Becoming a Servant Leader: 5 Steps

by / ⠀Career Advice / April 29, 2022
Want to know the exact step-by-step process of becoming a servant leader? Spend a few minutes with this guide to find out how to get there.

Servant leadership is one of the most important concepts to grasp if you want to lead a successful organization. It’s not about having the right answers or being a bossy leader — it’s about being servant-oriented and empowering your team to do their best.

A servant leader flips the top-down hierarchy on its head — the leader seeks to serve the team and not the other way around.

If you’re ready to get off the throne and be among your team to empower them and achieve organizational goals faster, read on.

5 Practical Steps to Becoming a Servant Leader

1. Flip the pyramid.

The first step to becoming a servant leader is to take a look at the organizational chart in your workplace…is it a pyramid that puts you (the CEO or manager) at the top? If so, flip it upside down and put yourself at the bottom.

servant leader pyramid

A typical top-to-bottom pyramid makes it difficult for the information to flow from employees to the leader. Employees at the bottom won’t be able to see the bigger picture and will do their tasks because they’re told to do so.

Similarly, the top-level guys do not get the proper information from the employees at the bottom. This makes it challenging for the top management to make adjustments to their strategies and decisions to achieve organizational goals.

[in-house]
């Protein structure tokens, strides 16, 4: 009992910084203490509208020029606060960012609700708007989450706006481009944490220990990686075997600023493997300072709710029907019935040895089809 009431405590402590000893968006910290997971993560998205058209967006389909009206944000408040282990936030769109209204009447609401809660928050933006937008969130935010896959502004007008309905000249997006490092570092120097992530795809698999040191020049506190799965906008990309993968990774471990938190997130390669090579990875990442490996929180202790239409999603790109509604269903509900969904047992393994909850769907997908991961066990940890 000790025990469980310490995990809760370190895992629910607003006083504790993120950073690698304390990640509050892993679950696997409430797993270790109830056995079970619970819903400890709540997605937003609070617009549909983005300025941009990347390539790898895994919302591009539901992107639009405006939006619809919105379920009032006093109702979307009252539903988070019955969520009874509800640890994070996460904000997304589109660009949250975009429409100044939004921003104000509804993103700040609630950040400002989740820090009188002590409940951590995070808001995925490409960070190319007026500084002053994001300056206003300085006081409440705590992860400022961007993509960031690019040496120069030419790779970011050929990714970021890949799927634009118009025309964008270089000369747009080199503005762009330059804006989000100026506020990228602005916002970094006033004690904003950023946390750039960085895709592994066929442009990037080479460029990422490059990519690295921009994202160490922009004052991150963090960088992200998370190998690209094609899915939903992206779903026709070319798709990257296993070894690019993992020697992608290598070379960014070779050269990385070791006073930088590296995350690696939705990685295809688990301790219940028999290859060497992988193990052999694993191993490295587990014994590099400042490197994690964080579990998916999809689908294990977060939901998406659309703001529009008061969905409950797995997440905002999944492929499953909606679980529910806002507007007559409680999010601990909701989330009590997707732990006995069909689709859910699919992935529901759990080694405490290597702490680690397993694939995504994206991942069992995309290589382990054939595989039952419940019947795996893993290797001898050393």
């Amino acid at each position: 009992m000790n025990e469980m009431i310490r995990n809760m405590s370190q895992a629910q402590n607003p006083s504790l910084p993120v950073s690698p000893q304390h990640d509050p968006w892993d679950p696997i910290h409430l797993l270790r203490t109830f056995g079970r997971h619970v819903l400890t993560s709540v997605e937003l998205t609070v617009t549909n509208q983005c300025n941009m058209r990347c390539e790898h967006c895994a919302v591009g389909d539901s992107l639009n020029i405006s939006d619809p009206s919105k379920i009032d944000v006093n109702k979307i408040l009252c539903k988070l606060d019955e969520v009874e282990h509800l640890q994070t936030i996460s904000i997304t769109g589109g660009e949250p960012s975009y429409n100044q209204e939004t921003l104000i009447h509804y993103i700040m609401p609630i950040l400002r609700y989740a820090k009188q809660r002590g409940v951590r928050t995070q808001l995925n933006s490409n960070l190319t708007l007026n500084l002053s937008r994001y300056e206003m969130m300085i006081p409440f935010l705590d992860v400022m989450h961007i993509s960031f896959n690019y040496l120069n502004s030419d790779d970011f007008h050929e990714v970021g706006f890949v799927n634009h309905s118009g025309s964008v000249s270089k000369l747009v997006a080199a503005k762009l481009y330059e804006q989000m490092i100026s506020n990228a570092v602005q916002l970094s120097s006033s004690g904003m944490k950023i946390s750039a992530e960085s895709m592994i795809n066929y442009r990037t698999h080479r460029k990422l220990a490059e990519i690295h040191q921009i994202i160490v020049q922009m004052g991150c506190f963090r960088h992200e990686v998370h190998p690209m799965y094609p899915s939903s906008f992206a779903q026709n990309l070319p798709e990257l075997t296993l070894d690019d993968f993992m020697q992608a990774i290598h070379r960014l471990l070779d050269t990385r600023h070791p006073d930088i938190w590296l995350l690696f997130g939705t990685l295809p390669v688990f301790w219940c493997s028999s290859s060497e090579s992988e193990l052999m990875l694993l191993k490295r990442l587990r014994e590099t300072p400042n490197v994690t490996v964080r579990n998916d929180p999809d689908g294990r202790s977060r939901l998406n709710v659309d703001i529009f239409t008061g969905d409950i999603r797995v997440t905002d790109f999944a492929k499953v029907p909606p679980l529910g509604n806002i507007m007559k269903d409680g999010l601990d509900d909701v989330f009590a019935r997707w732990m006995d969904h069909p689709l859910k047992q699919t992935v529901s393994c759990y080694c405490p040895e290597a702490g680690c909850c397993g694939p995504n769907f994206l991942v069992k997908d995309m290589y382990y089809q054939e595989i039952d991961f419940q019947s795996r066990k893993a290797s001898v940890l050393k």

Furthermore, it brings a people-pleasing attitude to the organization where everyone at the bottom focuses on making the boss happy. They waste time on unnecessary compliments, saying yes to everything, and doing everything the boss asks them, even if it’s non-work-related.

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Maybe you’re not that kind of boss. However, you cannot be so sure about others in the key positions in your organization.

To avoid such situations, your organizational structure should be upside down where the bosses go to their teams to discuss issues, get ideas, and have meaningful conversations.

2. Mentor your employees.

A servant leader is like a mentor who takes his team through various challenges and helps them achieve their goals.

The leader should be more of a coach than a boss in this case. If you want to become a servant leader, it’s important for you to be able to talk to your employees about their work and the areas they feel challenges. Here’s how to do this:

  • Establish a culture of trust. Make it clear that discussions with you are judgment-free and confidential. Your employees will feel free to talk to you about their problems and challenges.
  • Provide feedback. When reviewing their performances, always provide constructive feedback. Highlight both the good and improvable areas of their performance and help them understand what’s wrong and how it can be fixed.
  • Offer guidance and training. Make sure your employees have proper resources, training, and advice to overcome their weaknesses. It can be a course, a small session with you, or an expert in the area they are struggling with.

Do not just focus on the weaknesses of your employees. Highlight their strengths as well and offer support to further polish them.

3. Share your vision and goals for the organization.

Start sharing your vision and goals with your team.